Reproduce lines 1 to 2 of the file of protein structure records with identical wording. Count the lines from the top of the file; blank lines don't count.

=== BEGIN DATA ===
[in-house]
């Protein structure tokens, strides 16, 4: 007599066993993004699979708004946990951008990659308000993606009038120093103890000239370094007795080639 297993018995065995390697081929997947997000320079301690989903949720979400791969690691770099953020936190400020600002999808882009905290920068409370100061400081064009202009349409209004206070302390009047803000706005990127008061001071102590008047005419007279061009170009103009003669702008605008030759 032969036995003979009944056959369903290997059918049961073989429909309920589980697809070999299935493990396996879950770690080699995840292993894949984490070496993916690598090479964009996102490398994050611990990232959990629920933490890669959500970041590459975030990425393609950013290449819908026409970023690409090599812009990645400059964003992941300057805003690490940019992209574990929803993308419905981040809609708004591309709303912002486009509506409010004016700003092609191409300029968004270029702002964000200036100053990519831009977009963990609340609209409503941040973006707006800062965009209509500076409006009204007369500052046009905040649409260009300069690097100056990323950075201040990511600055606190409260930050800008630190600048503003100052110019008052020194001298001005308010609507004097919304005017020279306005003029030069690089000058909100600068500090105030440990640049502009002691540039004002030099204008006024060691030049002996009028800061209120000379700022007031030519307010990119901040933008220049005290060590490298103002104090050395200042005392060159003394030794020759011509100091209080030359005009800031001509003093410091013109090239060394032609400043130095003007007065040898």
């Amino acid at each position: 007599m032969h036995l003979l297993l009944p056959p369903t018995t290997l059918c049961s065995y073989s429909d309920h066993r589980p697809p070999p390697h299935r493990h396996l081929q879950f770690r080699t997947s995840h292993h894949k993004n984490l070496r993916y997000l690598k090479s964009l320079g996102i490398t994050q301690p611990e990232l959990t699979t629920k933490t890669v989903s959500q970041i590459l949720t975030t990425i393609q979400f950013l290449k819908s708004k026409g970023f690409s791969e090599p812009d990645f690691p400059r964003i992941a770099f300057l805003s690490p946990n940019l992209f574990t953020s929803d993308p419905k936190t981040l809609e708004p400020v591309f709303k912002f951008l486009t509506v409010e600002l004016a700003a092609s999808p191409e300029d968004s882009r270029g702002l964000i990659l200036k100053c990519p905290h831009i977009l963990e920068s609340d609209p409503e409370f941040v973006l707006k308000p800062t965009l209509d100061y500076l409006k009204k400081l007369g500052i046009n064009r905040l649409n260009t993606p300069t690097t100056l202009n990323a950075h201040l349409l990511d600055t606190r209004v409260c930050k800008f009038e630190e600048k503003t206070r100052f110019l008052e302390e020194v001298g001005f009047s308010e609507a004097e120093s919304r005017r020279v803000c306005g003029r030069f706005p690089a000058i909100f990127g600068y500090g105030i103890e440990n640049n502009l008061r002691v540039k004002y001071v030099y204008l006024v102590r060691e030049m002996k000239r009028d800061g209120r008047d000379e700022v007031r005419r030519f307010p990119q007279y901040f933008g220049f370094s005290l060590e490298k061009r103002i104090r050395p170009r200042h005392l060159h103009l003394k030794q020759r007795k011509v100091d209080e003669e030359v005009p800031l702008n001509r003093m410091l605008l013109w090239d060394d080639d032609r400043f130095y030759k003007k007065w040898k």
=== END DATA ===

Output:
[in-house]
């Protein structure tokens, strides 16, 4: 007599066993993004699979708004946990951008990659308000993606009038120093103890000239370094007795080639 297993018995065995390697081929997947997000320079301690989903949720979400791969690691770099953020936190400020600002999808882009905290920068409370100061400081064009202009349409209004206070302390009047803000706005990127008061001071102590008047005419007279061009170009103009003669702008605008030759 032969036995003979009944056959369903290997059918049961073989429909309920589980697809070999299935493990396996879950770690080699995840292993894949984490070496993916690598090479964009996102490398994050611990990232959990629920933490890669959500970041590459975030990425393609950013290449819908026409970023690409090599812009990645400059964003992941300057805003690490940019992209574990929803993308419905981040809609708004591309709303912002486009509506409010004016700003092609191409300029968004270029702002964000200036100053990519831009977009963990609340609209409503941040973006707006800062965009209509500076409006009204007369500052046009905040649409260009300069690097100056990323950075201040990511600055606190409260930050800008630190600048503003100052110019008052020194001298001005308010609507004097919304005017020279306005003029030069690089000058909100600068500090105030440990640049502009002691540039004002030099204008006024060691030049002996009028800061209120000379700022007031030519307010990119901040933008220049005290060590490298103002104090050395200042005392060159003394030794020759011509100091209080030359005009800031001509003093410091013109090239060394032609400043130095003007007065040898």